Investigating How Concentration of Acid Affects the Reaction Between Calcium Carbonate and Hydrochloric Acid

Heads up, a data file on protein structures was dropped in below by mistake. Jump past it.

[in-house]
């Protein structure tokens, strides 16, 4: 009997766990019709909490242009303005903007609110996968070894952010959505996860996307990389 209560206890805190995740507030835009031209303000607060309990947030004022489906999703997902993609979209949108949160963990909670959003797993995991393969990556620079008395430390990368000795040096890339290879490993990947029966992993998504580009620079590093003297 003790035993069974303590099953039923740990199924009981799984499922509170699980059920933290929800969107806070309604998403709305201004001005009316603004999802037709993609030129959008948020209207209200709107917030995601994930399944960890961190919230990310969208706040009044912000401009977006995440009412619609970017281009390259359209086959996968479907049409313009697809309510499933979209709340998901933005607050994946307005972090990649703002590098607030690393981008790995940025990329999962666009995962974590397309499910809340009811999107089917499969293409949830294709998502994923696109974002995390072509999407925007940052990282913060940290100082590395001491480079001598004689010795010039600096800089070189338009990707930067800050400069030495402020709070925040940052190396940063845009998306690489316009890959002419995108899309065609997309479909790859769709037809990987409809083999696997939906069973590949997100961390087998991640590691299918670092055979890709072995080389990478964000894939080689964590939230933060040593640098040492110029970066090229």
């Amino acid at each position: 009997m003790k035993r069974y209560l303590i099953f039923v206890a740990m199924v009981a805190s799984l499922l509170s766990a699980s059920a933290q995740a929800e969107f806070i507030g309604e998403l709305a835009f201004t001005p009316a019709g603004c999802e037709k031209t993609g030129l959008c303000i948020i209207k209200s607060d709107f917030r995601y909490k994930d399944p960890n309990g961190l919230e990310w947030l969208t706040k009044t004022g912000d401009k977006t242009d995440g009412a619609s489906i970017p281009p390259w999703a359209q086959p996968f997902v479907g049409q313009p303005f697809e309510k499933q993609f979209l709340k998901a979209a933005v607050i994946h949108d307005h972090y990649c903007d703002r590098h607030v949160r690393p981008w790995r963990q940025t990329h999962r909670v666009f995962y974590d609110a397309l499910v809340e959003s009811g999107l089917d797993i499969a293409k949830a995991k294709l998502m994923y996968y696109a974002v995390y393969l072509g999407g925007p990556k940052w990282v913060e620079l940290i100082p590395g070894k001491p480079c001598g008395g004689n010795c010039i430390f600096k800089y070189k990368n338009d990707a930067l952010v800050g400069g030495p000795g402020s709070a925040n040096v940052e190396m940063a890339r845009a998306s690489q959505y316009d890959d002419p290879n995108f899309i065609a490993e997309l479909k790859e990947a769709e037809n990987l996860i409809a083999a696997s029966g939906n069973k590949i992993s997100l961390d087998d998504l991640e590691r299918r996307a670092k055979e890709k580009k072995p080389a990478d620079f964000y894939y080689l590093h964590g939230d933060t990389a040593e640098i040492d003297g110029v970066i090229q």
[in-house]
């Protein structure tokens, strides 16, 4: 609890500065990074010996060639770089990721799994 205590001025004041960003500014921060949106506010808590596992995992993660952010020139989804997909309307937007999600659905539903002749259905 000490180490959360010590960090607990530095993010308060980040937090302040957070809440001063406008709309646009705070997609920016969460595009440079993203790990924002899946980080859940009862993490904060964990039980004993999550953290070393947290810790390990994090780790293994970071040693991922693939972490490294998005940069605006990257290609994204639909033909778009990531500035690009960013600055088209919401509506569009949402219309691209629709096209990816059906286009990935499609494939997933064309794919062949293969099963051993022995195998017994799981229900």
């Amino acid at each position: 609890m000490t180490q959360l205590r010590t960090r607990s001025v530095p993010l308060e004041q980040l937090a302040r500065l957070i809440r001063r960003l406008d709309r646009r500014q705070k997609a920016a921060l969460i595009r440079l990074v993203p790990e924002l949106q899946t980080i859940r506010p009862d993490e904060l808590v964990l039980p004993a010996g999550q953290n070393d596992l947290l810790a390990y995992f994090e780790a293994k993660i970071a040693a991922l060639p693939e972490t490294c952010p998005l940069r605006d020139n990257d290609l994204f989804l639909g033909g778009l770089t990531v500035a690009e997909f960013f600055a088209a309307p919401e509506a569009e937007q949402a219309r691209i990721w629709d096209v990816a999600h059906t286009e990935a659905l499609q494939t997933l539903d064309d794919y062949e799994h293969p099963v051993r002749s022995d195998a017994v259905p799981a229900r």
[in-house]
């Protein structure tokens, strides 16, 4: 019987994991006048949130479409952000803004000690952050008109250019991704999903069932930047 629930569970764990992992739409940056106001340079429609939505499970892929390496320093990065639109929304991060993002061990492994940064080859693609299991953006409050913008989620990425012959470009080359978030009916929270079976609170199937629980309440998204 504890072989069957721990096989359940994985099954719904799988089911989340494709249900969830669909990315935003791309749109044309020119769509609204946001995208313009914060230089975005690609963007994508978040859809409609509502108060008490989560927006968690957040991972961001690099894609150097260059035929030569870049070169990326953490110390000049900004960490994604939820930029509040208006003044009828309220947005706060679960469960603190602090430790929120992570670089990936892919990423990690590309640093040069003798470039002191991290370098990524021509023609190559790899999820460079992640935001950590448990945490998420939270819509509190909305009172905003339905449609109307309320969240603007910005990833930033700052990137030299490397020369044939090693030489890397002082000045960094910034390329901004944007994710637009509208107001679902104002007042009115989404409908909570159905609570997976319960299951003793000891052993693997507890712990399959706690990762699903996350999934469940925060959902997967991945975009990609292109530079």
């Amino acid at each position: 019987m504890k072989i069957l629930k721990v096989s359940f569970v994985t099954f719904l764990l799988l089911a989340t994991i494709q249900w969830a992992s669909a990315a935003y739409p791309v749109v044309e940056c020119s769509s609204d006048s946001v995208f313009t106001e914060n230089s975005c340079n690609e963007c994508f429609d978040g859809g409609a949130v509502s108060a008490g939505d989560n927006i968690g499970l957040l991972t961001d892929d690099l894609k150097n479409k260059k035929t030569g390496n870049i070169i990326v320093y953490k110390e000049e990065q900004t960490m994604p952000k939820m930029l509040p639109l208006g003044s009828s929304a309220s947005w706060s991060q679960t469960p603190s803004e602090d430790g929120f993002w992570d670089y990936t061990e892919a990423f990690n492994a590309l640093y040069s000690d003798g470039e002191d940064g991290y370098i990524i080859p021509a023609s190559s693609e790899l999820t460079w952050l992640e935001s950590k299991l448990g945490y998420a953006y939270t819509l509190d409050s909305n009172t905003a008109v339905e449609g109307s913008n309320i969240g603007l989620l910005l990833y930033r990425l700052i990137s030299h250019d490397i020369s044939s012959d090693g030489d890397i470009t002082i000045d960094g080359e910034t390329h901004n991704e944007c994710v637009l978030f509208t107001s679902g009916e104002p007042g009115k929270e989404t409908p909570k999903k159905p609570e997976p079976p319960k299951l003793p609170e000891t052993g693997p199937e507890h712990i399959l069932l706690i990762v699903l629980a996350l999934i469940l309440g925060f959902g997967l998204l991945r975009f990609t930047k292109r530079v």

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Investigating How Concentration of Acid Affects the Reaction Between Calcium Carbonate and Hydrochloric Acid Introduction ============ According to the collision theory temperature, concentration, surface area and catalysts all affect rates of reaction as shown in the diagrams below. Increasing any of these should increase the number of collisions and so increase the reaction rate up to an optimum point. Increasing the temperature causes the particles to collide with more energy and more frequently, thereby increasing the reaction rate. Surface area is like concentration in that the greater numbers of particles present means that a useful collision is more likely (collision theory). Catalysts provide a surface area for reactions to take place on and so also increase the chances of a reaction. I will be investigating concentration and how it affects the rate of reaction in the reaction between calcium carbonate and hydrochloric acid. Concentration will be my variable (different mole) and the only thing to be changed each time. Temperature can change easily and is difficult to keep constant and surface area is very difficult to measure and almost impossible with chips of marble. No catalysts were available for use so I could not investigate this leaving me with my choice of concentration as the variable in the reaction below: CaCO + 2HCL à CaCL + H O + CO Calcium Carbonate + Hydrochloric acid à Calcium Chloride + Water + Carbon Dioxide Temperature Surface Area Concentration Catalyst Prediction ========== If a solution (HCL) is made more concentrated it means that there are more particles of reactant colliding between the water molecules, which makes collisions between the reactants (HCL and Calcium carbonate) more likely and so increasing the rate of reaction. From this theory I predict that the higher the concentration, the quicker the rate of reaction will be, shown by the displacement of water. The water will be displaced by the carbon dioxide because in a higher concentration of HCL there will be more HCL acid molecules per set
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